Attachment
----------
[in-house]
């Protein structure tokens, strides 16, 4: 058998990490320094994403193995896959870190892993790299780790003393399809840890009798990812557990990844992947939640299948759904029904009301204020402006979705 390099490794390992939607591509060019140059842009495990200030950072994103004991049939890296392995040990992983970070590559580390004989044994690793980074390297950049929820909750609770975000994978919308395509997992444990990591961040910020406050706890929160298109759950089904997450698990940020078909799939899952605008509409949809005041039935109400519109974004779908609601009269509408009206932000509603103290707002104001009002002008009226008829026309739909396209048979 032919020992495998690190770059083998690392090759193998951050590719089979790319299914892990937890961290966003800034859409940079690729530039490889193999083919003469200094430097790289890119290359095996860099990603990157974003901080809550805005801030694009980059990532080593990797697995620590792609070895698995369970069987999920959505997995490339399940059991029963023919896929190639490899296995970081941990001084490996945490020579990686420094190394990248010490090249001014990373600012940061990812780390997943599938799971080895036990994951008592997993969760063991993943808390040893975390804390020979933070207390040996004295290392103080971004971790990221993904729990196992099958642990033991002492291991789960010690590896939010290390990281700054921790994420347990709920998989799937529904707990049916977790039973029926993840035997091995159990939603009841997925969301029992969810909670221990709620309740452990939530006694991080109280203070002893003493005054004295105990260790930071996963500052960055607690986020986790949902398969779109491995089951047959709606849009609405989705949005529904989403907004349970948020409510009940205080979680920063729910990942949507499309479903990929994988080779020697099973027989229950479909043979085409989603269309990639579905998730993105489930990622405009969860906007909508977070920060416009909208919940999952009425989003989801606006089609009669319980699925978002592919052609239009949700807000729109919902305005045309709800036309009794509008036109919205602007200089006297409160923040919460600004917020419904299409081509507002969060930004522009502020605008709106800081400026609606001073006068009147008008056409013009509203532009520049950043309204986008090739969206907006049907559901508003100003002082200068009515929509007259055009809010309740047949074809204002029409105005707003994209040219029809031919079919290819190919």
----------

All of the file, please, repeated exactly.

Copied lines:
[in-house]
């Protein structure tokens, strides 16, 4: 058998990490320094994403193995896959870190892993790299780790003393399809840890009798990812557990990844992947939640299948759904029904009301204020402006979705 390099490794390992939607591509060019140059842009495990200030950072994103004991049939890296392995040990992983970070590559580390004989044994690793980074390297950049929820909750609770975000994978919308395509997992444990990591961040910020406050706890929160298109759950089904997450698990940020078909799939899952605008509409949809005041039935109400519109974004779908609601009269509408009206932000509603103290707002104001009002002008009226008829026309739909396209048979 032919020992495998690190770059083998690392090759193998951050590719089979790319299914892990937890961290966003800034859409940079690729530039490889193999083919003469200094430097790289890119290359095996860099990603990157974003901080809550805005801030694009980059990532080593990797697995620590792609070895698995369970069987999920959505997995490339399940059991029963023919896929190639490899296995970081941990001084490996945490020579990686420094190394990248010490090249001014990373600012940061990812780390997943599938799971080895036990994951008592997993969760063991993943808390040893975390804390020979933070207390040996004295290392103080971004971790990221993904729990196992099958642990033991002492291991789960010690590896939010290390990281700054921790994420347990709920998989799937529904707990049916977790039973029926993840035997091995159990939603009841997925969301029992969810909670221990709620309740452990939530006694991080109280203070002893003493005054004295105990260790930071996963500052960055607690986020986790949902398969779109491995089951047959709606849009609405989705949005529904989403907004349970948020409510009940205080979680920063729910990942949507499309479903990929994988080779020697099973027989229950479909043979085409989603269309990639579905998730993105489930990622405009969860906007909508977070920060416009909208919940999952009425989003989801606006089609009669319980699925978002592919052609239009949700807000729109919902305005045309709800036309009794509008036109919205602007200089006297409160923040919460600004917020419904299409081509507002969060930004522009502020605008709106800081400026609606001073006068009147008008056409013009509203532009520049950043309204986008090739969206907006049907559901508003100003002082200068009515929509007259055009809010309740047949074809204002029409105005707003994209040219029809031919079919290819190919």